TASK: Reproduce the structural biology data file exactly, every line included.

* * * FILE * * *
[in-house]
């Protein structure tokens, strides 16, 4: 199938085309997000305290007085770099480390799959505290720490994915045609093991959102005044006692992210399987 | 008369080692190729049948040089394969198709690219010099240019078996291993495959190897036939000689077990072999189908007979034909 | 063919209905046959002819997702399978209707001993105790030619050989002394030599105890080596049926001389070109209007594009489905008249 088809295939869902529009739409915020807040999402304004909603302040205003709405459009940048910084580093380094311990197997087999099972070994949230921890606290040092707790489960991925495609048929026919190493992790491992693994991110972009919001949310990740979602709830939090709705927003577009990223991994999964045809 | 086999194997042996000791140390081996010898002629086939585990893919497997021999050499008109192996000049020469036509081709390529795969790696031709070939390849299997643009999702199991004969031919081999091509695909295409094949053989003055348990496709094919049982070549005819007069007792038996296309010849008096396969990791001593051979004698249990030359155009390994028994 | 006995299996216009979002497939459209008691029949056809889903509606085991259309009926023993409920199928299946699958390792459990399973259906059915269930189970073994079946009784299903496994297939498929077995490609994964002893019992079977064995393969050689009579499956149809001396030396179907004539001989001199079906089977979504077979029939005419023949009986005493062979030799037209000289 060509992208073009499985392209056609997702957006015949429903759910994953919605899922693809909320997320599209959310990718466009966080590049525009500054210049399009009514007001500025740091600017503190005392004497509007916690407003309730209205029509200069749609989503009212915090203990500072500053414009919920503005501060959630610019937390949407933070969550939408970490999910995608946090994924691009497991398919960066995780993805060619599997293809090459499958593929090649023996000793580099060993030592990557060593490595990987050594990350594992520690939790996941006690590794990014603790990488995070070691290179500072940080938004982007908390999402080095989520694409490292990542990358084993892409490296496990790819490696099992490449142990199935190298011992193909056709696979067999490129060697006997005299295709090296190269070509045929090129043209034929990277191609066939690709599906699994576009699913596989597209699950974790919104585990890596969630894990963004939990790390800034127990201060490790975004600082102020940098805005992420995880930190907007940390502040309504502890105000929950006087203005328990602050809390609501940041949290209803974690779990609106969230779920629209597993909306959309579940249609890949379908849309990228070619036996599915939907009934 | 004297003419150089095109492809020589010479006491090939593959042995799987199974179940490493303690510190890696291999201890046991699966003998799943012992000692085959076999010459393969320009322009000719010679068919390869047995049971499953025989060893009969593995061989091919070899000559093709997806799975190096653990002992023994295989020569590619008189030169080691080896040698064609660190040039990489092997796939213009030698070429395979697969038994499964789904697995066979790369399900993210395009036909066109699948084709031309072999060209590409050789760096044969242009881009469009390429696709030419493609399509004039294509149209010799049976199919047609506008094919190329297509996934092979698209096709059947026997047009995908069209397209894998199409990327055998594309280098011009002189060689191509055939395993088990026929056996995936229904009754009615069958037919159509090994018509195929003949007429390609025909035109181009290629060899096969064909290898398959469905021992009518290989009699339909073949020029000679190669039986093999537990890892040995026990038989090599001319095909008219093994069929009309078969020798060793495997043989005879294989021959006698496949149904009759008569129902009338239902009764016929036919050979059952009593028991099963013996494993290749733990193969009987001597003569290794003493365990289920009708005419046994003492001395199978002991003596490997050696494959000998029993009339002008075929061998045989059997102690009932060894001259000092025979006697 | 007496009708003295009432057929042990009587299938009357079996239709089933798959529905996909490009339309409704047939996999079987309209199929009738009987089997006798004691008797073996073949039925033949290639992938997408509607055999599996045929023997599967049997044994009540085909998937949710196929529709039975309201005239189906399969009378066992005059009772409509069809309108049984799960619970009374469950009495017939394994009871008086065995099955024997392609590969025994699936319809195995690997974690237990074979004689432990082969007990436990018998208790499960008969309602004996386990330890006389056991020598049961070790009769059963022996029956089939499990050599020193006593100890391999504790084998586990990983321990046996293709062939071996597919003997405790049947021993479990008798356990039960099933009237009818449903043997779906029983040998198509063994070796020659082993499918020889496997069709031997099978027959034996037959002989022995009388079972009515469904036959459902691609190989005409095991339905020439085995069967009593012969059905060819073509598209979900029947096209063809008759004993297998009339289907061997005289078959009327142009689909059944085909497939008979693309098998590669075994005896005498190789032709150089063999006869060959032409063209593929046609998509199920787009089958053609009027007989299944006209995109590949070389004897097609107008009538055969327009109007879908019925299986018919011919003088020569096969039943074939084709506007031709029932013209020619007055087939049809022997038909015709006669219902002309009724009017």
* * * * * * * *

[in-house]
């Protein structure tokens, strides 16, 4: 199938085309997000305290007085770099480390799959505290720490994915045609093991959102005044006692992210399987 | 008369080692190729049948040089394969198709690219010099240019078996291993495959190897036939000689077990072999189908007979034909 | 063919209905046959002819997702399978209707001993105790030619050989002394030599105890080596049926001389070109209007594009489905008249 088809295939869902529009739409915020807040999402304004909603302040205003709405459009940048910084580093380094311990197997087999099972070994949230921890606290040092707790489960991925495609048929026919190493992790491992693994991110972009919001949310990740979602709830939090709705927003577009990223991994999964045809 | 086999194997042996000791140390081996010898002629086939585990893919497997021999050499008109192996000049020469036509081709390529795969790696031709070939390849299997643009999702199991004969031919081999091509695909295409094949053989003055348990496709094919049982070549005819007069007792038996296309010849008096396969990791001593051979004698249990030359155009390994028994 | 006995299996216009979002497939459209008691029949056809889903509606085991259309009926023993409920199928299946699958390792459990399973259906059915269930189970073994079946009784299903496994297939498929077995490609994964002893019992079977064995393969050689009579499956149809001396030396179907004539001989001199079906089977979504077979029939005419023949009986005493062979030799037209000289 060509992208073009499985392209056609997702957006015949429903759910994953919605899922693809909320997320599209959310990718466009966080590049525009500054210049399009009514007001500025740091600017503190005392004497509007916690407003309730209205029509200069749609989503009212915090203990500072500053414009919920503005501060959630610019937390949407933070969550939408970490999910995608946090994924691009497991398919960066995780993805060619599997293809090459499958593929090649023996000793580099060993030592990557060593490595990987050594990350594992520690939790996941006690590794990014603790990488995070070691290179500072940080938004982007908390999402080095989520694409490292990542990358084993892409490296496990790819490696099992490449142990199935190298011992193909056709696979067999490129060697006997005299295709090296190269070509045929090129043209034929990277191609066939690709599906699994576009699913596989597209699950974790919104585990890596969630894990963004939990790390800034127990201060490790975004600082102020940098805005992420995880930190907007940390502040309504502890105000929950006087203005328990602050809390609501940041949290209803974690779990609106969230779920629209597993909306959309579940249609890949379908849309990228070619036996599915939907009934 | 004297003419150089095109492809020589010479006491090939593959042995799987199974179940490493303690510190890696291999201890046991699966003998799943012992000692085959076999010459393969320009322009000719010679068919390869047995049971499953025989060893009969593995061989091919070899000559093709997806799975190096653990002992023994295989020569590619008189030169080691080896040698064609660190040039990489092997796939213009030698070429395979697969038994499964789904697995066979790369399900993210395009036909066109699948084709031309072999060209590409050789760096044969242009881009469009390429696709030419493609399509004039294509149209010799049976199919047609506008094919190329297509996934092979698209096709059947026997047009995908069209397209894998199409990327055998594309280098011009002189060689191509055939395993088990026929056996995936229904009754009615069958037919159509090994018509195929003949007429390609025909035109181009290629060899096969064909290898398959469905021992009518290989009699339909073949020029000679190669039986093999537990890892040995026990038989090599001319095909008219093994069929009309078969020798060793495997043989005879294989021959006698496949149904009759008569129902009338239902009764016929036919050979059952009593028991099963013996494993290749733990193969009987001597003569290794003493365990289920009708005419046994003492001395199978002991003596490997050696494959000998029993009339002008075929061998045989059997102690009932060894001259000092025979006697 | 007496009708003295009432057929042990009587299938009357079996239709089933798959529905996909490009339309409704047939996999079987309209199929009738009987089997006798004691008797073996073949039925033949290639992938997408509607055999599996045929023997599967049997044994009540085909998937949710196929529709039975309201005239189906399969009378066992005059009772409509069809309108049984799960619970009374469950009495017939394994009871008086065995099955024997392609590969025994699936319809195995690997974690237990074979004689432990082969007990436990018998208790499960008969309602004996386990330890006389056991020598049961070790009769059963022996029956089939499990050599020193006593100890391999504790084998586990990983321990046996293709062939071996597919003997405790049947021993479990008798356990039960099933009237009818449903043997779906029983040998198509063994070796020659082993499918020889496997069709031997099978027959034996037959002989022995009388079972009515469904036959459902691609190989005409095991339905020439085995069967009593012969059905060819073509598209979900029947096209063809008759004993297998009339289907061997005289078959009327142009689909059944085909497939008979693309098998590669075994005896005498190789032709150089063999006869060959032409063209593929046609998509199920787009089958053609009027007989299944006209995109590949070389004897097609107008009538055969327009109007879908019925299986018919011919003088020569096969039943074939084709506007031709029932013209020619007055087939049809022997038909015709006669219902002309009724009017």